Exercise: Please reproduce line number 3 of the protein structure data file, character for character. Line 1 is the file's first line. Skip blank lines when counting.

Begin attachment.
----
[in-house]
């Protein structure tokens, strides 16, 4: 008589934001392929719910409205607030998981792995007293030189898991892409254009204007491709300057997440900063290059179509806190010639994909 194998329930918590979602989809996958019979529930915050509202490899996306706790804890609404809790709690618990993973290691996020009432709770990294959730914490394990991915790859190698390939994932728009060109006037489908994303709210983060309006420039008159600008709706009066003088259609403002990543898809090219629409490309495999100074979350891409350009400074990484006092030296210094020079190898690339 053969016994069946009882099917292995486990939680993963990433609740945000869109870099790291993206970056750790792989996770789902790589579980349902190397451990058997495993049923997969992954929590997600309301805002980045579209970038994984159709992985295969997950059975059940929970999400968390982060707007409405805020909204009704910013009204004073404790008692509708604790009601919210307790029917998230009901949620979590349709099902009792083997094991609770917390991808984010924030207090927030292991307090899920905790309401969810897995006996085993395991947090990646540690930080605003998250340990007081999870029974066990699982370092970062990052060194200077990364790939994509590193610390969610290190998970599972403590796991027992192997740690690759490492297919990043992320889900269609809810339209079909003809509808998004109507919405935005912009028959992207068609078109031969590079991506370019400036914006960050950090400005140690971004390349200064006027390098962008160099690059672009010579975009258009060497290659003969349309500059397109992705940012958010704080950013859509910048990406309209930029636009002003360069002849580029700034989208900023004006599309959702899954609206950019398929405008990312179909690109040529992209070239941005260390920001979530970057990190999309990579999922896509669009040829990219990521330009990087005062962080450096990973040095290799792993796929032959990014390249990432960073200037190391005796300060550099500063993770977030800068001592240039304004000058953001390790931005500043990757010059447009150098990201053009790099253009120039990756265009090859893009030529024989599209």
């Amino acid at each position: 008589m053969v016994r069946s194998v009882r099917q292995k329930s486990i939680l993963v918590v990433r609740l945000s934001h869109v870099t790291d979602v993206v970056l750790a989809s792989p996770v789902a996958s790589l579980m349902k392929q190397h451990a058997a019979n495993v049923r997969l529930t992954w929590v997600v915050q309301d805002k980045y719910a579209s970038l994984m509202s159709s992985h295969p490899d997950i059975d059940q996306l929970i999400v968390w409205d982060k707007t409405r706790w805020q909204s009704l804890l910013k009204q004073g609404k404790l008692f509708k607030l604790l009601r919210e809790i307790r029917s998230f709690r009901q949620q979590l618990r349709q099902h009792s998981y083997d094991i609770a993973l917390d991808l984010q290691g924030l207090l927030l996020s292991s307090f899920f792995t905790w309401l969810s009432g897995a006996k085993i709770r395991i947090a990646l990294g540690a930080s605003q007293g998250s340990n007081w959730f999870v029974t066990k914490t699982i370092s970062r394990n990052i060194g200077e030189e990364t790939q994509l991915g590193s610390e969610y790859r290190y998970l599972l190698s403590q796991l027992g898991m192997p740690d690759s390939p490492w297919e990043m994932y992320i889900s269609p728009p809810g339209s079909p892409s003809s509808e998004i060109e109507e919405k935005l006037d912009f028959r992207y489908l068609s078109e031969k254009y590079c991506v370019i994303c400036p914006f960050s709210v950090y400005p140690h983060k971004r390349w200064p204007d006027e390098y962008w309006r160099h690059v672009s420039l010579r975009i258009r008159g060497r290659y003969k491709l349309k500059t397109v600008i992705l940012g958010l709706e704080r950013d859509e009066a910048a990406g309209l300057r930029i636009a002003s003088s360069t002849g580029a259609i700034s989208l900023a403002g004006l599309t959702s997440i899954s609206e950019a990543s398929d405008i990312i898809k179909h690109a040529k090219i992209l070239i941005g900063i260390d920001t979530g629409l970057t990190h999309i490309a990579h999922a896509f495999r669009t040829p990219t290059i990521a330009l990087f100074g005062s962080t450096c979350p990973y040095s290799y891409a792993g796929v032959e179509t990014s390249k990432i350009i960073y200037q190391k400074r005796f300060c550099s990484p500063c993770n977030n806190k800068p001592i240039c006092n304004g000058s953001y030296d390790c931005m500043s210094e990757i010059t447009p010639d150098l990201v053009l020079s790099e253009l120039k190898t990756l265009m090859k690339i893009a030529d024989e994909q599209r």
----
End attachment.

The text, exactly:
């Amino acid at each position: 008589m053969v016994r069946s194998v009882r099917q292995k329930s486990i939680l993963v918590v990433r609740l945000s934001h869109v870099t790291d979602v993206v970056l750790a989809s792989p996770v789902a996958s790589l579980m349902k392929q190397h451990a058997a019979n495993v049923r997969l529930t992954w929590v997600v915050q309301d805002k980045y719910a579209s970038l994984m509202s159709s992985h295969p490899d997950i059975d059940q996306l929970i999400v968390w409205d982060k707007t409405r706790w805020q909204s009704l804890l910013k009204q004073g609404k404790l008692f509708k607030l604790l009601r919210e809790i307790r029917s998230f709690r009901q949620q979590l618990r349709q099902h009792s998981y083997d094991i609770a993973l917390d991808l984010q290691g924030l207090l927030l996020s292991s307090f899920f792995t905790w309401l969810s009432g897995a006996k085993i709770r395991i947090a990646l990294g540690a930080s605003q007293g998250s340990n007081w959730f999870v029974t066990k914490t699982i370092s970062r394990n990052i060194g200077e030189e990364t790939q994509l991915g590193s610390e969610y790859r290190y998970l599972l190698s403590q796991l027992g898991m192997p740690d690759s390939p490492w297919e990043m994932y992320i889900s269609p728009p809810g339209s079909p892409s003809s509808e998004i060109e109507e919405k935005l006037d912009f028959r992207y489908l068609s078109e031969k254009y590079c991506v370019i994303c400036p914006f960050s709210v950090y400005p140690h983060k971004r390349w200064p204007d006027e390098y962008w309006r160099h690059v672009s420039l010579r975009i258009r008159g060497r290659y003969k491709l349309k500059t397109v600008i992705l940012g958010l709706e704080r950013d859509e009066a910048a990406g309209l300057r930029i636009a002003s003088s360069t002849g580029a259609i700034s989208l900023a403002g004006l599309t959702s997440i899954s609206e950019a990543s398929d405008i990312i898809k179909h690109a040529k090219i992209l070239i941005g900063i260390d920001t979530g629409l970057t990190h999309i490309a990579h999922a896509f495999r669009t040829p990219t290059i990521a330009l990087f100074g005062s962080t450096c979350p990973y040095s290799y891409a792993g796929v032959e179509t990014s390249k990432i350009i960073y200037q190391k400074r005796f300060c550099s990484p500063c993770n977030n806190k800068p001592i240039c006092n304004g000058s953001y030296d390790c931005m500043s210094e990757i010059t447009p010639d150098l990201v053009l020079s790099e253009l120039k190898t990756l265009m090859k690339i893009a030529d024989e994909q599209r």